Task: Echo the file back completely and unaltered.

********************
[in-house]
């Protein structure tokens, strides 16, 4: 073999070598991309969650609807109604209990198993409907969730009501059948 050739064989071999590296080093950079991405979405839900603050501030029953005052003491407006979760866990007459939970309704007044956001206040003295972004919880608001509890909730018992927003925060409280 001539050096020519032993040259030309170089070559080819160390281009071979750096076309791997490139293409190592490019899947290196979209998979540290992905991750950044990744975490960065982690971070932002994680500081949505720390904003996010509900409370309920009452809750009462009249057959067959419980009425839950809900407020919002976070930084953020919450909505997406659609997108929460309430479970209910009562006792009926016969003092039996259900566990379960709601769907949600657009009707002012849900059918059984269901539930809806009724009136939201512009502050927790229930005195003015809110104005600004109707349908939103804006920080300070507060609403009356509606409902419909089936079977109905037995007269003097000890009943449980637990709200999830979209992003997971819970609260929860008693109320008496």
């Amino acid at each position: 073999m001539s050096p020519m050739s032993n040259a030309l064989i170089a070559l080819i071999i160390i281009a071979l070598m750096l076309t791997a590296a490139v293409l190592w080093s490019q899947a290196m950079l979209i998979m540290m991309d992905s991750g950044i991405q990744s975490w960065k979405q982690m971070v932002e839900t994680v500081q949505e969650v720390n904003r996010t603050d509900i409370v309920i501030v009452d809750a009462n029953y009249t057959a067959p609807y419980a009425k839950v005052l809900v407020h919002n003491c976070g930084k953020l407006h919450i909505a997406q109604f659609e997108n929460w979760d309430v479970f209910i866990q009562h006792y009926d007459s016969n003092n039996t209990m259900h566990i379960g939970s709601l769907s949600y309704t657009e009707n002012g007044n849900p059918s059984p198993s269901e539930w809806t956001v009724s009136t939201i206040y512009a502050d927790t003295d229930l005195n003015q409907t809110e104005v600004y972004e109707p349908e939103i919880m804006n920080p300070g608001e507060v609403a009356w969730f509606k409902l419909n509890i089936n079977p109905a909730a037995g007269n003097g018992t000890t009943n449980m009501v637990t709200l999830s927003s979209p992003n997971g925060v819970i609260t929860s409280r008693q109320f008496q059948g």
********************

[in-house]
């Protein structure tokens, strides 16, 4: 073999070598991309969650609807109604209990198993409907969730009501059948 050739064989071999590296080093950079991405979405839900603050501030029953005052003491407006979760866990007459939970309704007044956001206040003295972004919880608001509890909730018992927003925060409280 001539050096020519032993040259030309170089070559080819160390281009071979750096076309791997490139293409190592490019899947290196979209998979540290992905991750950044990744975490960065982690971070932002994680500081949505720390904003996010509900409370309920009452809750009462009249057959067959419980009425839950809900407020919002976070930084953020919450909505997406659609997108929460309430479970209910009562006792009926016969003092039996259900566990379960709601769907949600657009009707002012849900059918059984269901539930809806009724009136939201512009502050927790229930005195003015809110104005600004109707349908939103804006920080300070507060609403009356509606409902419909089936079977109905037995007269003097000890009943449980637990709200999830979209992003997971819970609260929860008693109320008496």
């Amino acid at each position: 073999m001539s050096p020519m050739s032993n040259a030309l064989i170089a070559l080819i071999i160390i281009a071979l070598m750096l076309t791997a590296a490139v293409l190592w080093s490019q899947a290196m950079l979209i998979m540290m991309d992905s991750g950044i991405q990744s975490w960065k979405q982690m971070v932002e839900t994680v500081q949505e969650v720390n904003r996010t603050d509900i409370v309920i501030v009452d809750a009462n029953y009249t057959a067959p609807y419980a009425k839950v005052l809900v407020h919002n003491c976070g930084k953020l407006h919450i909505a997406q109604f659609e997108n929460w979760d309430v479970f209910i866990q009562h006792y009926d007459s016969n003092n039996t209990m259900h566990i379960g939970s709601l769907s949600y309704t657009e009707n002012g007044n849900p059918s059984p198993s269901e539930w809806t956001v009724s009136t939201i206040y512009a502050d927790t003295d229930l005195n003015q409907t809110e104005v600004y972004e109707p349908e939103i919880m804006n920080p300070g608001e507060v609403a009356w969730f509606k409902l419909n509890i089936n079977p109905a909730a037995g007269n003097g018992t000890t009943n449980m009501v637990t709200l999830s927003s979209p992003n997971g925060v819970i609260t929860s409280r008693q109320f008496q059948g």